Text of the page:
- Orange— creative, warm, fruity, sunset
- Pink— Feminine, soft, pretty, sweet
- Teal— Peaceful, calm, fun, ocean
When choosing colours for your logo, it’s imperative that you keep your brand persona in mind.
Let’s talk about the CTA button text.
How many people read your site CTA copy?
Unbounce has found that 9 out of every 10 people who read your site headline will read it, so there is no way you can leave this as an afterthought.
Unlike text and colours, there is no exact rule or data on which CTA shapes convert most.
The current trend is a rectangular shape with smoothed out corners (as shown above). We recommend this as a good place to start.
Here are some tips you can follow when designing your site CTAs:
- Keep the button copy relevant to the text/content surrounding it.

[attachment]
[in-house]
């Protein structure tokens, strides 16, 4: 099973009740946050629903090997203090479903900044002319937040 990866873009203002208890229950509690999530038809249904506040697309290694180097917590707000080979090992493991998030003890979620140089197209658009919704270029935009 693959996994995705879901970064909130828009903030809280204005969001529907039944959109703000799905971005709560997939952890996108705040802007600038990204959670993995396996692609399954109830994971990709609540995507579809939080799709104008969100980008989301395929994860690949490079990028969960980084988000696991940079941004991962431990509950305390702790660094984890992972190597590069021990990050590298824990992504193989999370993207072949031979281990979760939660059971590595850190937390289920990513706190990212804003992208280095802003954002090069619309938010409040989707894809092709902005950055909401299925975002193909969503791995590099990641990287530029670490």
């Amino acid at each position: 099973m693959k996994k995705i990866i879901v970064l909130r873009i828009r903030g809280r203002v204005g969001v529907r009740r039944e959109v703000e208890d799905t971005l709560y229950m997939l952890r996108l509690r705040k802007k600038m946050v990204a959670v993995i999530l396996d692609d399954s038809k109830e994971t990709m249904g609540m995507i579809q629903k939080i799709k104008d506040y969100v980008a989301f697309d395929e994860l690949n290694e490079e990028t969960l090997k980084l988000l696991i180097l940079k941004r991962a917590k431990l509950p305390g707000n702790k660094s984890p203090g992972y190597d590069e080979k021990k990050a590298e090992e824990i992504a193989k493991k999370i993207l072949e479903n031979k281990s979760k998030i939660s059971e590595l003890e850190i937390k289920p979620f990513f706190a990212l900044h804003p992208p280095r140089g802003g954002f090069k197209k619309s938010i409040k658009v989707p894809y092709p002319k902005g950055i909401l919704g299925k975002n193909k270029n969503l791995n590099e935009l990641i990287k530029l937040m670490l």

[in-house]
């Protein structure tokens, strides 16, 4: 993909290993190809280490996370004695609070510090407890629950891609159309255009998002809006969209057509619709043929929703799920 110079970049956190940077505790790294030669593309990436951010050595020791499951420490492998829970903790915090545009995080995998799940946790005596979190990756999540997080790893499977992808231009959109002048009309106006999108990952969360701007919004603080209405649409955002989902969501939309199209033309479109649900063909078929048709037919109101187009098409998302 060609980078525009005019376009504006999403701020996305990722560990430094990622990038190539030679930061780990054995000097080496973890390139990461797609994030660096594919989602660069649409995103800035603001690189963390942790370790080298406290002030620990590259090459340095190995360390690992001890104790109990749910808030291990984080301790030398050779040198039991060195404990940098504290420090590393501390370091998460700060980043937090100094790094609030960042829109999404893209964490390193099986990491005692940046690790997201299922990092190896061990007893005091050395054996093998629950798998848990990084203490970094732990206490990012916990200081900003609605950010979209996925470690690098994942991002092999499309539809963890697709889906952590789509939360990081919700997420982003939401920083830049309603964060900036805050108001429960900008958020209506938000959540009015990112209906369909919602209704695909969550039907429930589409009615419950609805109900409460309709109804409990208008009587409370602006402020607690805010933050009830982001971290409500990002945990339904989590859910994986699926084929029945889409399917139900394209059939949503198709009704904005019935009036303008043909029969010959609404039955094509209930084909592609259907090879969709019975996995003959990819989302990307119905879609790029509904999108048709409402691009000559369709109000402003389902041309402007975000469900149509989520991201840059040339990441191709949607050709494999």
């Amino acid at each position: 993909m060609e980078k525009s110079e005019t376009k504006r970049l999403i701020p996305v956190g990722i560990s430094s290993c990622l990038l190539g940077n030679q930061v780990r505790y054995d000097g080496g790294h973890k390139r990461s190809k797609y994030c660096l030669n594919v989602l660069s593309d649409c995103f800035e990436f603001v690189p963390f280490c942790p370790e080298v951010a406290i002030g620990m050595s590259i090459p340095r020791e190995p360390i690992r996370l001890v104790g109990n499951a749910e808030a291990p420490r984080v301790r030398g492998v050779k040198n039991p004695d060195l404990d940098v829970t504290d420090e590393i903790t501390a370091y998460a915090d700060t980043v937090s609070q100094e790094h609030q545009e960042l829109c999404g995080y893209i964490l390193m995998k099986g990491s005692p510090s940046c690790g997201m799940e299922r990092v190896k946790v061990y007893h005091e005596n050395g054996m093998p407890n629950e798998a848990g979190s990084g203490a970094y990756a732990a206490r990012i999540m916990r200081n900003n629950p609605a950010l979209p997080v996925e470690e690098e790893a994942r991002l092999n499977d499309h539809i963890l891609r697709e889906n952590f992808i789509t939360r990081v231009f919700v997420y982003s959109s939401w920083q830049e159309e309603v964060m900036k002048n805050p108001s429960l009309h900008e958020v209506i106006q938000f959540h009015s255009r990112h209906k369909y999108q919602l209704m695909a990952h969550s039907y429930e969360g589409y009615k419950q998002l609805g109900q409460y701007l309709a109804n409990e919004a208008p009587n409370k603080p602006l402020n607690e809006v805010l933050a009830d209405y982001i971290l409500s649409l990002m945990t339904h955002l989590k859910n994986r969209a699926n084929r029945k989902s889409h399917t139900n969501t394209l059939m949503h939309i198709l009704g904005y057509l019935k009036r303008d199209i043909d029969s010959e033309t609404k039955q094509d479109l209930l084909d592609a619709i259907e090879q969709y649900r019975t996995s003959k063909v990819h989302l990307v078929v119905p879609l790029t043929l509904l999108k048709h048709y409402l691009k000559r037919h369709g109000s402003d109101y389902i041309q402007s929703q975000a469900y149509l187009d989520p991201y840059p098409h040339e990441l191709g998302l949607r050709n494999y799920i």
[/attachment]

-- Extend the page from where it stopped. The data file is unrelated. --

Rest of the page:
- Place only one CTA at any specific place of your website. This way, your visitors won’t have to decide which action they should take.
- If you do need to place more than 1 CTA in close proximity, then be sure to maintain the visual hierarchy.
The blue button – because of its brighter colour – garners more attention from site visitors than the “Login” button.
- Try adding a line of text (about 10 words max) close to your CTA to emphasise the importance/benefit of the action.
- Animate your CTA buttons.
The motion should be used in moderation and in accordance with your brand persona. For example, if your site falls into a youthful fashion niche, you can use a slightly faster pace of vibration, however.
Alternatively, if your brand focuses on formal clothing or spirituality, a subtle form of vibration would better reflect the brand persona.